In college, my friend Monica looked after my pets one weekend when I was away. I returned to my dorm room to find a note on the door.
“Sorry about the fish, ” she wrote. “Do all fish die when you take them out to cuddle? ”
It was quintessential Monica. She was sweetly goofy, the nurturer of our social set — if you had a broken heart or a bruised ego, you went to Monica’s room. So naturally if you needed pet care (such as it was in the college dorms), you called on Monica.
My fish survived that weekend, of course, and lived a few months longer. I can’t say I remember their passing, but I know they traveled via toilet bowl to that great aquarium in the sky while under my watch.
That I don’t remember every detail of their deaths is surprising, in a way; I am a sickly sentimental type who clings to sorrows past. I know I was fond of them, and maybe loved them; after all, I had named them both (Rasputin and Clod) — which is sort of against the rules for an amateur aquarist, who should anticipate failure at the hobby. In other words, sudden death may occur.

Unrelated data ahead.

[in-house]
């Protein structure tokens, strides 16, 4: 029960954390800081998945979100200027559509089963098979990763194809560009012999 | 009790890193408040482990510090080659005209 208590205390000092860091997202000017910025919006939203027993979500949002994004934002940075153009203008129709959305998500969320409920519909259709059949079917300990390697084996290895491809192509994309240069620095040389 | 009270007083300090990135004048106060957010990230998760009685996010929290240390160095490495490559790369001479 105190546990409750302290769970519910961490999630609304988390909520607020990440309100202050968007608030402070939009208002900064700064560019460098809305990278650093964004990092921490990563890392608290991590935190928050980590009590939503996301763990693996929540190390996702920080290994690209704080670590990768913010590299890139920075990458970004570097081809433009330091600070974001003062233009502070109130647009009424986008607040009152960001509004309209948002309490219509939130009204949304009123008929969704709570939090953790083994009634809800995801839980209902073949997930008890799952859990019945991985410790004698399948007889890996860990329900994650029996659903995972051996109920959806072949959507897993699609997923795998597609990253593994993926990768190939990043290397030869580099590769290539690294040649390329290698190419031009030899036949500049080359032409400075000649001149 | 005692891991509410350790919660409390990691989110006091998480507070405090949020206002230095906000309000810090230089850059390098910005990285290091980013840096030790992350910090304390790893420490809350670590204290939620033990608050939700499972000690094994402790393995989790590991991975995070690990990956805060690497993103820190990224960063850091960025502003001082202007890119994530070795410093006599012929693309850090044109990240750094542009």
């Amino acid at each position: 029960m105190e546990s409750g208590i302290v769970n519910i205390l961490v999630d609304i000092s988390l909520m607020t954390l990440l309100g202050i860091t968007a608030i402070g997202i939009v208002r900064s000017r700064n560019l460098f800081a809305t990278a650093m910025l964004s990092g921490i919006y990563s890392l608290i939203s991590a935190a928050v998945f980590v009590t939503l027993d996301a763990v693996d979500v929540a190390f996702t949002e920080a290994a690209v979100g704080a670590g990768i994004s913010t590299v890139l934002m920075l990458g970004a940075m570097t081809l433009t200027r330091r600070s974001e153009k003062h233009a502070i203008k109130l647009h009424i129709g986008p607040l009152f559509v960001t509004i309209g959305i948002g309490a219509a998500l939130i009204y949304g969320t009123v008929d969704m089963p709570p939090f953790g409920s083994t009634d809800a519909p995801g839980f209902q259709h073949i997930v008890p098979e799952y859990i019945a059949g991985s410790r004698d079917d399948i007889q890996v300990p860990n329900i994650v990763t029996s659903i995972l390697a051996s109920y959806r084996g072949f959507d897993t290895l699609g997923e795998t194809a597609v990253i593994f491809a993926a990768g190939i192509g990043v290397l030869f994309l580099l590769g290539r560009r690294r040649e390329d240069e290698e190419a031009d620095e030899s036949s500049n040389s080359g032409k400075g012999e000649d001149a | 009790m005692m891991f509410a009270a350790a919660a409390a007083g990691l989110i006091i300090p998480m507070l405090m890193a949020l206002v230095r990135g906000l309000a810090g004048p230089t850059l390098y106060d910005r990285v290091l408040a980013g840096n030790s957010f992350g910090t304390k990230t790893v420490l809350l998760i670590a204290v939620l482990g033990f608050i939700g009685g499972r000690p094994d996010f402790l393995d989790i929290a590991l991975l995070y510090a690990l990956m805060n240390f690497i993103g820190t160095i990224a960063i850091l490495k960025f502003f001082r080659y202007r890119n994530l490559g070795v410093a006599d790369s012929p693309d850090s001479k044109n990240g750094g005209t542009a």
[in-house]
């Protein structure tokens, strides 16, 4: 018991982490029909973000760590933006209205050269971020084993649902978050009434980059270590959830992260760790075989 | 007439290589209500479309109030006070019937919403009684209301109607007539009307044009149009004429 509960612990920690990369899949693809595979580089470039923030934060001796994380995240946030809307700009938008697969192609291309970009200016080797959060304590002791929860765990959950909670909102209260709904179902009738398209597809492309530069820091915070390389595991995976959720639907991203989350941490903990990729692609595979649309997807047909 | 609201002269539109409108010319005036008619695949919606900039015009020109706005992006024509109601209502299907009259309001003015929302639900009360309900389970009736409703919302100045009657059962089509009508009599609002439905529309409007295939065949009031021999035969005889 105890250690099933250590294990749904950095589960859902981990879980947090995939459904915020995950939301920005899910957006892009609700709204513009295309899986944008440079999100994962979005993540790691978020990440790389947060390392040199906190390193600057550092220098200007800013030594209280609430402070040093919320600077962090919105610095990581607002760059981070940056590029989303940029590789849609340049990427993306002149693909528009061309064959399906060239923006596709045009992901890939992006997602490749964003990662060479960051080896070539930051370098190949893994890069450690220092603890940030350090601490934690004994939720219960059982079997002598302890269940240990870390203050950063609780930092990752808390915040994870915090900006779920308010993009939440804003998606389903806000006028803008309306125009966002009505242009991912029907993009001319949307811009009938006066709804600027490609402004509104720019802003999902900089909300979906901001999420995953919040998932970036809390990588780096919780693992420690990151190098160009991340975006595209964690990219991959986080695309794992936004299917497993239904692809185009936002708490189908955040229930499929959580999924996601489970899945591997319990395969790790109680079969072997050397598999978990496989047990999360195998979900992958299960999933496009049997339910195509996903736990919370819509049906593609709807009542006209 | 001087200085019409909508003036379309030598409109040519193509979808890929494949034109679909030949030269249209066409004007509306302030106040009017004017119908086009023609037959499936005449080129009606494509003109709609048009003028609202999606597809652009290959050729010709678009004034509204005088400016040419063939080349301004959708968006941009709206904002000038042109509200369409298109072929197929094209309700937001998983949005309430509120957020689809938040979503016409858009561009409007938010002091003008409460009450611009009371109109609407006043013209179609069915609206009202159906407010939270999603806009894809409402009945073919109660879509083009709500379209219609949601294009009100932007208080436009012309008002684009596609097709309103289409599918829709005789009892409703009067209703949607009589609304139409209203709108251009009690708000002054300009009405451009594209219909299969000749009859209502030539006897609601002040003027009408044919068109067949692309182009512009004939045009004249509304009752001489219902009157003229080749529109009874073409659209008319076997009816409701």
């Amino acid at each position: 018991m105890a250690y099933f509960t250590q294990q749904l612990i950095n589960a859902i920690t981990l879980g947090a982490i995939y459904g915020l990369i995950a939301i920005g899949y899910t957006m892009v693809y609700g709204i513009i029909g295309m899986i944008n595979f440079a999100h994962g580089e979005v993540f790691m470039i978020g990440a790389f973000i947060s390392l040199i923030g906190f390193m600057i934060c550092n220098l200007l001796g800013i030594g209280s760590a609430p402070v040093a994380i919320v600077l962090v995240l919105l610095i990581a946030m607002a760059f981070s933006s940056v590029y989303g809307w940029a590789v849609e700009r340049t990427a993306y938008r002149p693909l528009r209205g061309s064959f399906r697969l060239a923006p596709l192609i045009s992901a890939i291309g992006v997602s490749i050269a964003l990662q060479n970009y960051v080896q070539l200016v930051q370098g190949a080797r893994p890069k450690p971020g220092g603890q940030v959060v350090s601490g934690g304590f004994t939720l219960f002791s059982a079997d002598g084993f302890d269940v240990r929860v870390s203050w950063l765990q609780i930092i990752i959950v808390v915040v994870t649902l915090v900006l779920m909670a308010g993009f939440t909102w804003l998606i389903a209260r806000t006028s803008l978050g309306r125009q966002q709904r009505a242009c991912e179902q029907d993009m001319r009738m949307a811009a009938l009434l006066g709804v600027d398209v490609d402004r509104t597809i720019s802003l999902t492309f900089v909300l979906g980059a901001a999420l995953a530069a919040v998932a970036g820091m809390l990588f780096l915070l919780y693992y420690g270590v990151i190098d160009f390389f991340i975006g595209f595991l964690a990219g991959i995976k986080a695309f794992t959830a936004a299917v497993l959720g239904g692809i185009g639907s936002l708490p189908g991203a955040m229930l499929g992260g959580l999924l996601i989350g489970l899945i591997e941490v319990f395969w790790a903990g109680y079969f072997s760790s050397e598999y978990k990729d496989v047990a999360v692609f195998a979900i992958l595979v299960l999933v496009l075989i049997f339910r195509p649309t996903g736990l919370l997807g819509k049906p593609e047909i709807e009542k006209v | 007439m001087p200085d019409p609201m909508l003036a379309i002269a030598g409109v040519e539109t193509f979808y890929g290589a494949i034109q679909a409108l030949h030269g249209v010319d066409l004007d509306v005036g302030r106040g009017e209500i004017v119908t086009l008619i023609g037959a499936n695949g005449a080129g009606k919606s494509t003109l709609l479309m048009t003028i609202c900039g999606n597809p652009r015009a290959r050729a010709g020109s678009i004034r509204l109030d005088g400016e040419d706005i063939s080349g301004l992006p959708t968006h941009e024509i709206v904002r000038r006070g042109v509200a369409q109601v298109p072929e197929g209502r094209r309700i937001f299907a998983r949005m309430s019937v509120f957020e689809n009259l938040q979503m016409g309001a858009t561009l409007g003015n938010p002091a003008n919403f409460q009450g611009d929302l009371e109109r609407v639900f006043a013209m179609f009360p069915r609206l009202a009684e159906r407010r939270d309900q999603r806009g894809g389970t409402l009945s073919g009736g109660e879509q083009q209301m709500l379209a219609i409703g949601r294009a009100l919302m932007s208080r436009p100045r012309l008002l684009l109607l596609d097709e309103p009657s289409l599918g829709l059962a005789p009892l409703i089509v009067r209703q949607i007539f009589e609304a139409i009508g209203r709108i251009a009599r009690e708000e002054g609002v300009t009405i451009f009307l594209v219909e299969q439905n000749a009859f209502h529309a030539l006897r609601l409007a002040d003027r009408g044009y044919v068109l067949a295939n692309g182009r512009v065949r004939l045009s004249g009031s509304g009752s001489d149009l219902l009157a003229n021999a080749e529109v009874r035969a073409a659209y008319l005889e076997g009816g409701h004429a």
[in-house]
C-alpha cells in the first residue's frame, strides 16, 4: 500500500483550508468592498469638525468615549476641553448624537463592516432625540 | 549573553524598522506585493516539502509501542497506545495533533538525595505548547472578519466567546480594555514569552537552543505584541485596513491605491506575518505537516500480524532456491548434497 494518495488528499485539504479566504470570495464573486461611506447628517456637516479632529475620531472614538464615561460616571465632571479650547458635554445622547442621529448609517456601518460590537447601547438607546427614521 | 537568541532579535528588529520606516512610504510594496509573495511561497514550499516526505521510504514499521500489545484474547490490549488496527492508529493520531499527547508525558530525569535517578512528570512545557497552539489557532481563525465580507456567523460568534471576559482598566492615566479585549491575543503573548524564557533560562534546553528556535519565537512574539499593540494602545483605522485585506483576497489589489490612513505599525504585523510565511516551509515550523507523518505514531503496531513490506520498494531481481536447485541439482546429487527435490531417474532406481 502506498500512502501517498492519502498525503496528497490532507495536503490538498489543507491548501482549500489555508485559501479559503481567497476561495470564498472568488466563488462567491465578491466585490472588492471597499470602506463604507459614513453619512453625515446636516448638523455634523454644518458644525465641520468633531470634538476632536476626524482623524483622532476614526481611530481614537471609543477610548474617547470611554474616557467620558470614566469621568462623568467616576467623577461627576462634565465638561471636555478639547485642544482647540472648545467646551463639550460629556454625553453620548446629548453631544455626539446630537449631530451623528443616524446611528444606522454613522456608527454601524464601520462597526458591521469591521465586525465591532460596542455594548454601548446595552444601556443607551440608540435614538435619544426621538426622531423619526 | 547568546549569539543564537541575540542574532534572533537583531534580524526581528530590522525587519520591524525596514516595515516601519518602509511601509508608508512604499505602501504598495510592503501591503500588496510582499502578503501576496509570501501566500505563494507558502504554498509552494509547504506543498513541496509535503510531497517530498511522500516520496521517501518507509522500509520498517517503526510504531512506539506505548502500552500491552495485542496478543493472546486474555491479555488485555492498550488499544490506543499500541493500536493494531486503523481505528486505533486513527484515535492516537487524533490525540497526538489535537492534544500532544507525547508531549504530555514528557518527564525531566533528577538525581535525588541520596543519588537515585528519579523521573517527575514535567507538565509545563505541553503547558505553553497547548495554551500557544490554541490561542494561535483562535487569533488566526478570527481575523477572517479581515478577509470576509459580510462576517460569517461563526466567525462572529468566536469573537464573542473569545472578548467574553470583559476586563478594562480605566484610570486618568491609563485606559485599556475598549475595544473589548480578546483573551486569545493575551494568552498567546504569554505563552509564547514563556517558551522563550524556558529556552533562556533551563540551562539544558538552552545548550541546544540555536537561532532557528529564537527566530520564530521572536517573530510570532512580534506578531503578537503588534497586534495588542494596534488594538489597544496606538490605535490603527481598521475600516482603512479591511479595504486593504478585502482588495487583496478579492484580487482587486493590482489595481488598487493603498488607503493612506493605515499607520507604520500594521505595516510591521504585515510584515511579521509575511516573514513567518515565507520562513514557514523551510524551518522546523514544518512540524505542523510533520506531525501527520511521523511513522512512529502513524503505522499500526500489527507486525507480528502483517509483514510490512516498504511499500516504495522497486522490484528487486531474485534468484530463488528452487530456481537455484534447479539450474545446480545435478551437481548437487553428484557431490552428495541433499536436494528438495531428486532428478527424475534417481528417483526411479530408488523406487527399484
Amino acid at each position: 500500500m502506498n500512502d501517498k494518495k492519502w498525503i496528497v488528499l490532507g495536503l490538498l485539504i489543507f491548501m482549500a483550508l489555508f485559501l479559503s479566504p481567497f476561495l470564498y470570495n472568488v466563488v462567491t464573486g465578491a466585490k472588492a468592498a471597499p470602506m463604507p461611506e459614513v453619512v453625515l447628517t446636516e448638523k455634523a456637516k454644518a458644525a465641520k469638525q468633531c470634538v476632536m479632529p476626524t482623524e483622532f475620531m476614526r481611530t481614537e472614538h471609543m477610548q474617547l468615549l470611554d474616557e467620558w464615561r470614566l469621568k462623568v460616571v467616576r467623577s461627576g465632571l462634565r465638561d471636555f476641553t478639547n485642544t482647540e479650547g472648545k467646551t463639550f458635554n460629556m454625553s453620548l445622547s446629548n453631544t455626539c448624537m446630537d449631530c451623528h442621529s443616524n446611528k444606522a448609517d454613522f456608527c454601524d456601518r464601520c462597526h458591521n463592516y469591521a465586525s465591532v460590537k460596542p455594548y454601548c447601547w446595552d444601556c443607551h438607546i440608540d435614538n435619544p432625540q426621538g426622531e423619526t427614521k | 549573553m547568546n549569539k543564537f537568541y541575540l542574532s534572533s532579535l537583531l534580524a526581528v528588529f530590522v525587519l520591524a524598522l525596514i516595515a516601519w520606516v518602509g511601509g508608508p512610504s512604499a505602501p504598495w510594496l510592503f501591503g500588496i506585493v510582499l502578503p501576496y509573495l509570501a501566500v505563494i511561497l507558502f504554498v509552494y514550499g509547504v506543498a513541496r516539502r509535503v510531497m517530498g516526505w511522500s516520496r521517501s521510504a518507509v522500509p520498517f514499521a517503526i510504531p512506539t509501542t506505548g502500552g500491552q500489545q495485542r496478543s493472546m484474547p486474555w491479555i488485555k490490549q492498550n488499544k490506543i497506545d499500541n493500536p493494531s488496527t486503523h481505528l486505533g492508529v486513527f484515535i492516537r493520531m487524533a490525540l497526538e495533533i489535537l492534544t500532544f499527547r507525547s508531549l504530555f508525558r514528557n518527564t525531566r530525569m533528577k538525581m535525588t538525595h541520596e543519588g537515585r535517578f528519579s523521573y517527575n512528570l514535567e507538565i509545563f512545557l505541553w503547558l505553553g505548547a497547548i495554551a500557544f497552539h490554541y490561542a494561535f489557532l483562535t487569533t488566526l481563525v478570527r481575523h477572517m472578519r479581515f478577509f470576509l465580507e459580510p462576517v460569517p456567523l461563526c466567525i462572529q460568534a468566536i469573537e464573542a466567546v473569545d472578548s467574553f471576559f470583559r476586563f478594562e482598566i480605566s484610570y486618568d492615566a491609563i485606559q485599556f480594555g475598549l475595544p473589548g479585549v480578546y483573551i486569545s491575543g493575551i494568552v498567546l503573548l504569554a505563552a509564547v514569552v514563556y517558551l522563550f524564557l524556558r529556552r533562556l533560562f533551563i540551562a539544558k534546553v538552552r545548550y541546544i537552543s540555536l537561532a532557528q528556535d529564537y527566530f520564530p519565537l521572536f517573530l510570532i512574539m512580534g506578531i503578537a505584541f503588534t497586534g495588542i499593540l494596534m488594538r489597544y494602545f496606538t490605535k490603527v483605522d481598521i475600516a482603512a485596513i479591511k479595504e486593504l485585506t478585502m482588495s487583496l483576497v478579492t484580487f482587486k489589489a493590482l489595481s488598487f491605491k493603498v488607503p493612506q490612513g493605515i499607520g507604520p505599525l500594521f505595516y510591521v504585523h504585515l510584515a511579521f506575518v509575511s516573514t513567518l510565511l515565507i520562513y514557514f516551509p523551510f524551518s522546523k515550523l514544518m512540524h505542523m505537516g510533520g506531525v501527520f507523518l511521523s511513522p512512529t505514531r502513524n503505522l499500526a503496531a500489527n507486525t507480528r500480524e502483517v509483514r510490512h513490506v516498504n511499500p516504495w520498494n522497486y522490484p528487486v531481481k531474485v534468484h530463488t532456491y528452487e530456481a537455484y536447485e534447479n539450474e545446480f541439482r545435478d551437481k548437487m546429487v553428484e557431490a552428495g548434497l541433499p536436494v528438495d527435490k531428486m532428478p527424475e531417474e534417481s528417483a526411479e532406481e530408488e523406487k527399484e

After the passing of Rasputin and Clod, or maybe around the same time, there was a rather unfortunate experience with a few tadpoles who sprouted tiny legs and dehydrated, I think, by getting themselves stuck on a rock in an elaborate set-up I had made for them. It was the summer of my discontent — or maybe the summer of 1988 — and it was enough to make me swear off gills for years.
It was the same summer that I spent five hours by car away from my best friend, not coincidentally the woman with whom I had recently shared my first lesbian kiss. We were, after our experiment, “just friends, ” but I was in love with her and that was no secret. The distance between Burlington, Iowa, and Kansas City couldn’t have been greater, as far as I was concerned. The loss of my little tadpoles and my two fish was an apt marker of my prevailing sense of despair.